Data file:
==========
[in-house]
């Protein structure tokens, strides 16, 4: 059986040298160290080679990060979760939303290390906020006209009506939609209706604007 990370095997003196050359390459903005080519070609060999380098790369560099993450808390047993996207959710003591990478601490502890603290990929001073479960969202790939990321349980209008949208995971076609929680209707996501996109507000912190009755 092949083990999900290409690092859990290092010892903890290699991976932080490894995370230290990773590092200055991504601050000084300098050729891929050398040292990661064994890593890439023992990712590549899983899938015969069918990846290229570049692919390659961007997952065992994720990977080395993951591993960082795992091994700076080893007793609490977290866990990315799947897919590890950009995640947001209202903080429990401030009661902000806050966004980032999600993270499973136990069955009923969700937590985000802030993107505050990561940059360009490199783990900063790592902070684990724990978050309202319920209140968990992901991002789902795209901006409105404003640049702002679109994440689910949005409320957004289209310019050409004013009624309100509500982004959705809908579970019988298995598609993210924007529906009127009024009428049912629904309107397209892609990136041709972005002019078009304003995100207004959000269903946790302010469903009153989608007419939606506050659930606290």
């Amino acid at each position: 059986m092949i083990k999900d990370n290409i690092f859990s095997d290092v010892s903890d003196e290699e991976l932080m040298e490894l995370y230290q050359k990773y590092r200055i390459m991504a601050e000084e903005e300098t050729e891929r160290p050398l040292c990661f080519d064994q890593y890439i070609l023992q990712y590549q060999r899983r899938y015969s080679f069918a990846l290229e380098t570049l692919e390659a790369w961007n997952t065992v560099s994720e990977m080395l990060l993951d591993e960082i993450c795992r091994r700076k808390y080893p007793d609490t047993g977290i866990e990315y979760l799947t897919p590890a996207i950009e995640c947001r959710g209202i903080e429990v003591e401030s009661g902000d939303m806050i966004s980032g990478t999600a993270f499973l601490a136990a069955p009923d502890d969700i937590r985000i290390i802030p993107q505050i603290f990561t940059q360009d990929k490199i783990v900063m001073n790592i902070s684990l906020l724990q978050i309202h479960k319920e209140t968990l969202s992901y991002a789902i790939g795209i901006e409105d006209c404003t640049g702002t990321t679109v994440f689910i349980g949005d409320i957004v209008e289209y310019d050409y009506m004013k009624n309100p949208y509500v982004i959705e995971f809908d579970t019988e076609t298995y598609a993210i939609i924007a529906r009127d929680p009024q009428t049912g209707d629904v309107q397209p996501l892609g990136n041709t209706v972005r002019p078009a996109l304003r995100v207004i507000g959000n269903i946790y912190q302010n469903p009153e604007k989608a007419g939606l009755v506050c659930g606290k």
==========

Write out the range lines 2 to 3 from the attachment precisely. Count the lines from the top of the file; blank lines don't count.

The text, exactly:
């Protein structure tokens, strides 16, 4: 059986040298160290080679990060979760939303290390906020006209009506939609209706604007 990370095997003196050359390459903005080519070609060999380098790369560099993450808390047993996207959710003591990478601490502890603290990929001073479960969202790939990321349980209008949208995971076609929680209707996501996109507000912190009755 092949083990999900290409690092859990290092010892903890290699991976932080490894995370230290990773590092200055991504601050000084300098050729891929050398040292990661064994890593890439023992990712590549899983899938015969069918990846290229570049692919390659961007997952065992994720990977080395993951591993960082795992091994700076080893007793609490977290866990990315799947897919590890950009995640947001209202903080429990401030009661902000806050966004980032999600993270499973136990069955009923969700937590985000802030993107505050990561940059360009490199783990900063790592902070684990724990978050309202319920209140968990992901991002789902795209901006409105404003640049702002679109994440689910949005409320957004289209310019050409004013009624309100509500982004959705809908579970019988298995598609993210924007529906009127009024009428049912629904309107397209892609990136041709972005002019078009304003995100207004959000269903946790302010469903009153989608007419939606506050659930606290």
């Amino acid at each position: 059986m092949i083990k999900d990370n290409i690092f859990s095997d290092v010892s903890d003196e290699e991976l932080m040298e490894l995370y230290q050359k990773y590092r200055i390459m991504a601050e000084e903005e300098t050729e891929r160290p050398l040292c990661f080519d064994q890593y890439i070609l023992q990712y590549q060999r899983r899938y015969s080679f069918a990846l290229e380098t570049l692919e390659a790369w961007n997952t065992v560099s994720e990977m080395l990060l993951d591993e960082i993450c795992r091994r700076k808390y080893p007793d609490t047993g977290i866990e990315y979760l799947t897919p590890a996207i950009e995640c947001r959710g209202i903080e429990v003591e401030s009661g902000d939303m806050i966004s980032g990478t999600a993270f499973l601490a136990a069955p009923d502890d969700i937590r985000i290390i802030p993107q505050i603290f990561t940059q360009d990929k490199i783990v900063m001073n790592i902070s684990l906020l724990q978050i309202h479960k319920e209140t968990l969202s992901y991002a789902i790939g795209i901006e409105d006209c404003t640049g702002t990321t679109v994440f689910i349980g949005d409320i957004v209008e289209y310019d050409y009506m004013k009624n309100p949208y509500v982004i959705e995971f809908d579970t019988e076609t298995y598609a993210i939609i924007a529906r009127d929680p009024q009428t049912g209707d629904v309107q397209p996501l892609g990136n041709t209706v972005r002019p078009a996109l304003r995100v207004i507000g959000n269903i946790y912190q302010n469903p009153e604007k989608a007419g939606l009755v506050c659930g606290k």